Filling Those Shoes: On Training Wheels and Stubborness

I apologize for not posting a new entry last week, but college has picked up.  I can’t make any promises, but I’ll try my best to keep this blog consistent.

Last Week…

I’m quite satisfied.  It’s just one of those classes where one feels like progress is being made.  My barre was good, and my center, well, let’s just say that my buttocks is quite intact.  Here’s a brief explanation about what I’m talking about when I refer to center: It’s just what it’s name implies.  The dancers go to the center of the room and practice compilations to practice certain moves, and the like.  Often, exercises at the barre become exercises in the center.  Of course, one does not have the barre to physically stabilize you.  In my case, I found this utterly embarrassing and terrifying.  Personally, the barre to a newbie like myself is very much like training wheels on a bicycle.  Do you remember when you got those training wheels off your bike?  It was terrifying because there was a very real possibility you might fall on your butt.  However, it was exhilarating and just plain fun.  That’s what center feels like to me.  I know that with practice I’ll get better, just like riding my bike.

This Week…

Adrian was out today.  He tweaked his calf whilst dancing and was unable to teach today.  Beth, who sometimes joins our class, substituted today.  Before I continue, let me make one thing clear: At this point, ballet is terrifying.  I feel way too old when I’m really not, and way too clumsy when I’m obviously coordinated enough to be a ballroom dancer.  But, that’s what trying anything new feels like, scary.  So, here I am, a bold newbie, used to Adrian’s way of teaching class and just getting comfortable with it, when a substitute appears.  I love Beth.  She’s nice, funny, and an excellent teacher.  But, she teaches differently, and it scared me a bit.  For example, she called me out on my mistakes twice during class, something completely necessary for my betterment, but a little embarrassing.  What made it different was the fact that she seemed very attentive towards my particular performance.  Adrian tends to focus on my more experienced classmates, then focuses on me after class, giving me little tips here and there.  Beth’s approach undoubtedly leads towards my betterment just as Adrian’s, but it plays on the fact that I can be quite shy when it comes to my art.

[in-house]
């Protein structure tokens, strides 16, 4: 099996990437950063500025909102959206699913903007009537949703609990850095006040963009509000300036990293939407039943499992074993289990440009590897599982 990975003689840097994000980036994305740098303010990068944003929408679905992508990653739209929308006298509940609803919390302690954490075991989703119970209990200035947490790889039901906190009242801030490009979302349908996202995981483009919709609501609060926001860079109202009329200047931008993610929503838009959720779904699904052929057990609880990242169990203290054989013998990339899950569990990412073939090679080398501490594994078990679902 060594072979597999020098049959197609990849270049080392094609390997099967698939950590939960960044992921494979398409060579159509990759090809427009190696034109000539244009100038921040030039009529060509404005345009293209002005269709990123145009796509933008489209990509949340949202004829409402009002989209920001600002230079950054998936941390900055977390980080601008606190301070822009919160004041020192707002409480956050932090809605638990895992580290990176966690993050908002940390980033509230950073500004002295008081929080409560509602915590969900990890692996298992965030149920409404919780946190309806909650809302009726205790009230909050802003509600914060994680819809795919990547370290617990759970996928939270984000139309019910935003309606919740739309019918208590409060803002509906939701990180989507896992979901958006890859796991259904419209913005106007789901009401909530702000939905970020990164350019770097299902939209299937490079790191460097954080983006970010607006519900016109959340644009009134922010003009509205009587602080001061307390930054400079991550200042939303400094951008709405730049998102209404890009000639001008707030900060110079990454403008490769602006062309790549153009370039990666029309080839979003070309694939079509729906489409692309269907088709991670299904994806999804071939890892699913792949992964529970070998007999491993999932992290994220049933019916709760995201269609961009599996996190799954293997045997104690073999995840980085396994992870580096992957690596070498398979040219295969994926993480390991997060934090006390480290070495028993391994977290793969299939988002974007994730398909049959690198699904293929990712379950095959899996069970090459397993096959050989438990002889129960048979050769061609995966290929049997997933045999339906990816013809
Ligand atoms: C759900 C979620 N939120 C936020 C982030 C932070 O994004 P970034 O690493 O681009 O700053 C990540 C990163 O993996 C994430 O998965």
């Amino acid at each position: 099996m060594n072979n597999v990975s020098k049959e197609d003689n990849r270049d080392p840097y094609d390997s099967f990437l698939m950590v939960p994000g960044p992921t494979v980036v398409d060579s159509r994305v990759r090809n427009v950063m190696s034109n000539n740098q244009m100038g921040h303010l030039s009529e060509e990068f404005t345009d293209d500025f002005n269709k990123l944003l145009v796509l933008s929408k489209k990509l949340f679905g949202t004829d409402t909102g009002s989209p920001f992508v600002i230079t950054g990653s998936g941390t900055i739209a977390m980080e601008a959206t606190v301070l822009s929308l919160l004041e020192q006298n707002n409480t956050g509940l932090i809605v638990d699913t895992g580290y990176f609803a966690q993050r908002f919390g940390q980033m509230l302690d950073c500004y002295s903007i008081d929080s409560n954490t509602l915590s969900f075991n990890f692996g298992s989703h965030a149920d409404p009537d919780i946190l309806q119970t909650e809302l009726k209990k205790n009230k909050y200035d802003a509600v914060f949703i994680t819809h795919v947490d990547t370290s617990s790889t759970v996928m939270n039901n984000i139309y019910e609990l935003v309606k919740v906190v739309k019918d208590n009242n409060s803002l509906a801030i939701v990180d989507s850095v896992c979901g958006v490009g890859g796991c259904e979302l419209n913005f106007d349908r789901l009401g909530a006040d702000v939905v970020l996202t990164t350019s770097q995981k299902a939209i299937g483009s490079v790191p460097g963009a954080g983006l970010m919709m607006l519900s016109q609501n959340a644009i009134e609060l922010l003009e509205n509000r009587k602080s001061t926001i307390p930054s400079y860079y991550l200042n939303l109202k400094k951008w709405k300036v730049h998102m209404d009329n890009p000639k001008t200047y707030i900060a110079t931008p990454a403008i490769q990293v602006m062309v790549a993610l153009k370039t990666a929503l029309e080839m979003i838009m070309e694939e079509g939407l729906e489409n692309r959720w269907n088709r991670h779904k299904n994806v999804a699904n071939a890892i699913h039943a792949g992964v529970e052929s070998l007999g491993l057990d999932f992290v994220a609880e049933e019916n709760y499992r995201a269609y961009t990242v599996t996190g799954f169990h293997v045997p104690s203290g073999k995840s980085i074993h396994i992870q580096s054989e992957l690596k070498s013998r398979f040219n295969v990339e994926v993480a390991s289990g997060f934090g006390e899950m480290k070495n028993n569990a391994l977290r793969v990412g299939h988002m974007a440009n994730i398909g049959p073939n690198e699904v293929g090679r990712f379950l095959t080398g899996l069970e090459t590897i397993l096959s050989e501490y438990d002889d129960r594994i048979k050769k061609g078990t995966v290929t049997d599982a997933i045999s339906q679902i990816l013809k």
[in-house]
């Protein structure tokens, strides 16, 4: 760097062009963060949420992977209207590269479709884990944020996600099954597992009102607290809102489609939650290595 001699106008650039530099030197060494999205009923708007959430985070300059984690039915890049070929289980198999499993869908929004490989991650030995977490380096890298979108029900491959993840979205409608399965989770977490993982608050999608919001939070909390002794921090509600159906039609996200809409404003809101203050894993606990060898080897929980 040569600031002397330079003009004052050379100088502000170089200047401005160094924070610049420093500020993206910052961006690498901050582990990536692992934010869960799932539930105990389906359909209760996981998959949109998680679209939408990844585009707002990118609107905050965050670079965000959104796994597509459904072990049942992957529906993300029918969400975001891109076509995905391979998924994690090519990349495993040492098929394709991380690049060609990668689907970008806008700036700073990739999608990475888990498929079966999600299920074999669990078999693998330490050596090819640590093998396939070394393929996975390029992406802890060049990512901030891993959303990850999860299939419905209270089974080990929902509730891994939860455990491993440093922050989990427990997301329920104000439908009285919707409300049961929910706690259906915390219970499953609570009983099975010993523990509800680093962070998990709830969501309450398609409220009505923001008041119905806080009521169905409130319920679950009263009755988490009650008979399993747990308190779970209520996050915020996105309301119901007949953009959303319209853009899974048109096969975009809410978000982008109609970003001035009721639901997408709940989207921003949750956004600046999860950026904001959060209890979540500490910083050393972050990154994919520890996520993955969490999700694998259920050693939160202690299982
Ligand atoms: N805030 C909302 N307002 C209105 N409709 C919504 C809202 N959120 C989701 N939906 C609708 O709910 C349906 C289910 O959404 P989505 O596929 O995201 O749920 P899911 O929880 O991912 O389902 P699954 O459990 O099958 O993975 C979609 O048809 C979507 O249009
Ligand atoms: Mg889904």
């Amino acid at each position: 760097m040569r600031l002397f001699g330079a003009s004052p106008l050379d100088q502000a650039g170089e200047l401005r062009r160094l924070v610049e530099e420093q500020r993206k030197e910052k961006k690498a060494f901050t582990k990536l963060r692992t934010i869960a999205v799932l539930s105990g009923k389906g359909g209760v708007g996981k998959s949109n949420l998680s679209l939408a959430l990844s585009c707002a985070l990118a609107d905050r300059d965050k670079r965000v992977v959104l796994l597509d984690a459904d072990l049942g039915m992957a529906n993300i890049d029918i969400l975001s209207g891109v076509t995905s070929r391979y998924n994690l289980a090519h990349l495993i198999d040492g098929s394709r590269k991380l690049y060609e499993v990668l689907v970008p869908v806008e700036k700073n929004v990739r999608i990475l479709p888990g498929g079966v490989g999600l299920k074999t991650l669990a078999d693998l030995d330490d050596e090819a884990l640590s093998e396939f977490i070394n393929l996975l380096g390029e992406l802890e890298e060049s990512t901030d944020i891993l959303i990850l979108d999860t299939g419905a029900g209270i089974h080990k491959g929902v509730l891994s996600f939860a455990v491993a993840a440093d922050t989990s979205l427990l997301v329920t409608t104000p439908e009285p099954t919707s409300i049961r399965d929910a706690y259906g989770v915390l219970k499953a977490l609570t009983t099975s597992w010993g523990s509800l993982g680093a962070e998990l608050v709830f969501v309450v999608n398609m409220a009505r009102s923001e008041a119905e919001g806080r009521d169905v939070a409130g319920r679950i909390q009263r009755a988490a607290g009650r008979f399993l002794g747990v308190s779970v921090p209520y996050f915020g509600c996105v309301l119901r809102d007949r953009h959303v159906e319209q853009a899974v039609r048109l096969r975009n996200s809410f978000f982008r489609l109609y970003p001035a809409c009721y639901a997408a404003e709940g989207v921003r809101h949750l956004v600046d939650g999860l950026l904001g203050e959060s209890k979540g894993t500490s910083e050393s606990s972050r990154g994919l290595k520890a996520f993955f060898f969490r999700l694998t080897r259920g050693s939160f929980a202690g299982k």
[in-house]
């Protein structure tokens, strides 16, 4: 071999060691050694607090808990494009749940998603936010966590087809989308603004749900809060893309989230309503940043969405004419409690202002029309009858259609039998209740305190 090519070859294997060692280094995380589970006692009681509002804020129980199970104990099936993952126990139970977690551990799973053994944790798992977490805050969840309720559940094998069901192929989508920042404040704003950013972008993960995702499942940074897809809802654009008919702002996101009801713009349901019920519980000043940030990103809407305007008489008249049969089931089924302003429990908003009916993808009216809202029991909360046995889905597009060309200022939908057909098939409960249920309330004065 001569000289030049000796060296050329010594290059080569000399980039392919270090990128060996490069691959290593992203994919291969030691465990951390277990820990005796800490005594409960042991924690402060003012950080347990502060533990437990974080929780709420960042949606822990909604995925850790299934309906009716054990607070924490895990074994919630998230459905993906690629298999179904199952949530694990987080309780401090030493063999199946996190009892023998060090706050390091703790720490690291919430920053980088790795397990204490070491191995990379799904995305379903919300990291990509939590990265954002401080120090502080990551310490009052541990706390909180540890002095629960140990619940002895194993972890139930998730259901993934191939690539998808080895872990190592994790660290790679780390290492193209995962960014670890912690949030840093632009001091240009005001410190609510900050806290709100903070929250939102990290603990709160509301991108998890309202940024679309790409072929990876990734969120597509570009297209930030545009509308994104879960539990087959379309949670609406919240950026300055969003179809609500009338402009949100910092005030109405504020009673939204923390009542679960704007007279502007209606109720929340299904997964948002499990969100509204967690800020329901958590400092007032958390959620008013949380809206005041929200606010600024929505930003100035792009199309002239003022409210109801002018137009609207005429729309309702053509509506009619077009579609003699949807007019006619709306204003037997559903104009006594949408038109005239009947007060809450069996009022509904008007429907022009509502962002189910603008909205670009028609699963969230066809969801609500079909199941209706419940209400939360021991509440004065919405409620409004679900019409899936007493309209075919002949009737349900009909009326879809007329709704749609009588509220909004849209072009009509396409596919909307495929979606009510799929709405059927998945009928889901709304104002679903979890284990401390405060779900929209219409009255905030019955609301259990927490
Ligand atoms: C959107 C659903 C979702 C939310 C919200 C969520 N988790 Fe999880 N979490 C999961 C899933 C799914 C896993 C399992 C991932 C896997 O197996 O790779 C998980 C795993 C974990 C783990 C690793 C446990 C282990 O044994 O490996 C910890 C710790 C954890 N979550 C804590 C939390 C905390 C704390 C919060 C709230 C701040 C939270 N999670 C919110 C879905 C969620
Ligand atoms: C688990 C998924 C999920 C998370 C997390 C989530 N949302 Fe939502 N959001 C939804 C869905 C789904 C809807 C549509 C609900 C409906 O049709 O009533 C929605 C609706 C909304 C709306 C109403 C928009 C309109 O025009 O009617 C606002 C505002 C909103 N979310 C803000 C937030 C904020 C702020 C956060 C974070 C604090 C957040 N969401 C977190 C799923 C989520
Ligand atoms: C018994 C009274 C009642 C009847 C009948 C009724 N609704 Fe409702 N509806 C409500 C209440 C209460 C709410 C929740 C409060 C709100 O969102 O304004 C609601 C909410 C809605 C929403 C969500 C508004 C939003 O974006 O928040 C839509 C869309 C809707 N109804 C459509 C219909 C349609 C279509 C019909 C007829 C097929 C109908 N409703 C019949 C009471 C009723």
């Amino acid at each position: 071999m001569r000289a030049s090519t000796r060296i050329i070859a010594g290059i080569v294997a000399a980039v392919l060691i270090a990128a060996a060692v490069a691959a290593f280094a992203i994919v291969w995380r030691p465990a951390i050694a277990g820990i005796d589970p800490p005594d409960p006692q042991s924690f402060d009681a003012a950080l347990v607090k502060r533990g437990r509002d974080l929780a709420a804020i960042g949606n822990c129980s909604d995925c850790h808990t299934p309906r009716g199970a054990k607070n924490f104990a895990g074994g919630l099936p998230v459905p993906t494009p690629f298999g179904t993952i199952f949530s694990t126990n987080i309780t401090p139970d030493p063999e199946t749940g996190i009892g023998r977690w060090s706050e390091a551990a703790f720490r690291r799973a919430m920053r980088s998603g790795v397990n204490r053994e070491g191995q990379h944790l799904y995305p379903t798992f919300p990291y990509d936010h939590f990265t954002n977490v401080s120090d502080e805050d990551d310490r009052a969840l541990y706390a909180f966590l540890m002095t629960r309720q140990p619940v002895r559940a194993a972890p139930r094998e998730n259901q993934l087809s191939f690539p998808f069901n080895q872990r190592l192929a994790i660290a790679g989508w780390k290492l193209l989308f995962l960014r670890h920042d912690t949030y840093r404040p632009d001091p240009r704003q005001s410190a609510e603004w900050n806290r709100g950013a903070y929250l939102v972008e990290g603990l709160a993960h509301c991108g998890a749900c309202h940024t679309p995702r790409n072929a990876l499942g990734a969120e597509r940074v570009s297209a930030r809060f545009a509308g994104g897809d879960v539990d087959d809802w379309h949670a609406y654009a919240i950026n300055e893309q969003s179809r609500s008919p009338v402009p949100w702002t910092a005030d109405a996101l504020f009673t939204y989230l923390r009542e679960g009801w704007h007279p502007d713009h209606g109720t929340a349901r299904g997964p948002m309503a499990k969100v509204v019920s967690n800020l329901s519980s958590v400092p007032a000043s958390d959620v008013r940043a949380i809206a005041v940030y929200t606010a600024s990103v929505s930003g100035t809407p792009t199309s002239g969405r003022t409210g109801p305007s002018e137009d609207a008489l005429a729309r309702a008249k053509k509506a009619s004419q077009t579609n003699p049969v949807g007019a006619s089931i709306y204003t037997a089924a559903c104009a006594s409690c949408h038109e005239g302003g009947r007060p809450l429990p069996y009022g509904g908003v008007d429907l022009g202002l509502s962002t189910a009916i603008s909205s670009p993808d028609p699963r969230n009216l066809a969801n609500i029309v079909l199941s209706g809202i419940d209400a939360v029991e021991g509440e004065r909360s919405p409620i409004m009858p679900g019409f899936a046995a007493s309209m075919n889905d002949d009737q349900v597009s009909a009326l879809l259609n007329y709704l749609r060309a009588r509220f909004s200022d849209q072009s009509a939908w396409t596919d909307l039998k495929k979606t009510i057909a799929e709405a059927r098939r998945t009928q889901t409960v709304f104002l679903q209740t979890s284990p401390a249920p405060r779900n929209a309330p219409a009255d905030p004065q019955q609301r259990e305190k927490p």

However if I just quit just because new circumstances made me uncomfortable, I wouldn’t be a singer, a ballroom dancer, and an avid actress.  If I want to get better, I have to adjust to the inevitable ebbs and flows of the learning process.  I intend to use my innate stubbornness to my advantage, just like everything else.  Things will get better.  I guess the primary reason I want to write these feelings down is because I want to better empathize with potential or newer ballroom dancers.  Most people I talk to that express interest in ballroom, or dance in general, are rather unwilling to pursue it.  It’s because trying something new is scary, and believe me, I understand that.  What I want them to realize, especially as fellow college students, is that the time is now.  I can think of no better time to experiment with several, non-illicit things than in college.  That’s why there are different majors and a plethora of clubs.

Honestly, when I reflect on my future life outside of college and dance together, it isn’t the prettiest picture.  I’ll probably have a job, or even a husband with that job.  I’ll have other commitments later, like children.  Inevitably, dance may (emphasis on that word) have to go on the back-burner.  That’s why I’m going to dance my heart out while I still have the luxury to do so.  Here’s to ballet, for challenging me to better myself not only physically, but personally as well.


The floor is yours now.

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